ZombielandMore than likely wouldn’t exist if it wasn’t for Shaun of the Dead, but that may be a little too theoretical to say definitively. With great comedic chemistry, heartwarming at moments, and one awesome celeb guest, it manages to overcome the squeamish reservations that some audience members could have toward Zombie flesh-eating.

For Kids: MONSTER HOUSE! I can’t shout out enough praise for this movie. It is classically adventurous in true Spielberg-style, whitty, and wonderfully animated. It will remind any boy or girl who grew up spinning the mythology of the haunted house across the street of simpler times when hauntings were real and they could be overcome with Mountain Dew and water guns.  

HAPPY HALLOWEEN! Hope everyone found some movies that they will enjoy for many Oct 31sts to come.

October 30th, 2012 — Hell-o Hall-o-ween! 3 Days of The Best Scare-Tastic Movies!

DAY 2 — Under the Radar:
This second batch I would equate with the creepy scarecrow we all remember sitting on our neighbor’s porch. You confidently dust off the shoulders to your [Batman/Catwoman] costume and strut to the front door. You think you know what is in store for you but – ARRGHH! You are pleasantly surprised [when the scarecrow is actually a 35 year old dad who enjoys scaring the restroom out of small children]:

Already seen the Classics? Check out these awesome flicks that you may not know about:

Deep RedThe Italians know how to make pulpy, noir infused, goopy, bright red-blood horror [in fact they have their own genre called giallo] and director Dario Argento is one the masters. He’s mentioned in the same breath as Lucio Fulci & Mario Bava. Who is truly the master is debated amongst horror fans. Deep Red will provides all the thrills, chills, and freudian contexts as a Hitchcock classic plus a 70s glitz, glamour, and soundtrack. This one will stay with you!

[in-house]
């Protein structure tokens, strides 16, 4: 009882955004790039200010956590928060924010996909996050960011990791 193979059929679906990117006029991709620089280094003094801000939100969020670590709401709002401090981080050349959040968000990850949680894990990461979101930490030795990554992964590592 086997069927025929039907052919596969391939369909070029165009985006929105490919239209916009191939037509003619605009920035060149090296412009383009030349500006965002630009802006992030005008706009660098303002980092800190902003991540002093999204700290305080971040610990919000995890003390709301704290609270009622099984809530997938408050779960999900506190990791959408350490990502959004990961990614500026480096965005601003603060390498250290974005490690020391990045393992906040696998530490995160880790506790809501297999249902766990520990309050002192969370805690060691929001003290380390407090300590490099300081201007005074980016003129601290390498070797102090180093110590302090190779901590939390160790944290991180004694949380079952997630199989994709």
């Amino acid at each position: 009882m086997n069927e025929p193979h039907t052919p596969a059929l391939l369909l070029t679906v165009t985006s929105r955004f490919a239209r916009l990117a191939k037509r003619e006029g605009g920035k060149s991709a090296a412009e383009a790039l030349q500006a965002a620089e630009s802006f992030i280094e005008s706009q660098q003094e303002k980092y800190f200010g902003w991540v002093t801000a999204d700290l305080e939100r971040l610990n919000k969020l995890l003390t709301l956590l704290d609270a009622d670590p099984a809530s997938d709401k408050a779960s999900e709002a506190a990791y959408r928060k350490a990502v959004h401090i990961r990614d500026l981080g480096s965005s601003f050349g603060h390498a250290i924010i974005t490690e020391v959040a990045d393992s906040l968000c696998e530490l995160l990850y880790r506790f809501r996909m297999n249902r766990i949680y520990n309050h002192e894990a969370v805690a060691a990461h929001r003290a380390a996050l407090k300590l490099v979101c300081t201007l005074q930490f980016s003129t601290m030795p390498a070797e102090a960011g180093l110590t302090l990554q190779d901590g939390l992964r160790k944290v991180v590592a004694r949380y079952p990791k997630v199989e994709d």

SuspiriaAmazing expressionistic red, blue, purple, and yellow lighting? Check. Equally bombastic score by a band called Goblin? Check. Conspiracy Theory that your foreign exchange school is being run by a coven of witches? Double check. If you’re not ready to watch this movie right now I don’t know how to convince you.

Peeping TomCame out the same year as Psycho and is equally perturbing — if not more so due to the unspoken psychology that is expressed visually and without Hollywood style exposition. It would seem as though it was panned by most audiences in America because of its Hitchcockian similarities in 1960, but audiences have since then become increasingly more apt to watch similar films in the same year [ala Armageddon/Deep Impact; Ants/Bugs Life; The Illusionist/The Prestige; etc.]. Director Michael Powell has had a huge influence on the art of filmmaking, including on Mr. Martin Scorsese and this film does an excellent job of exploring the voyeuristic demons of the filmmaking craft itself.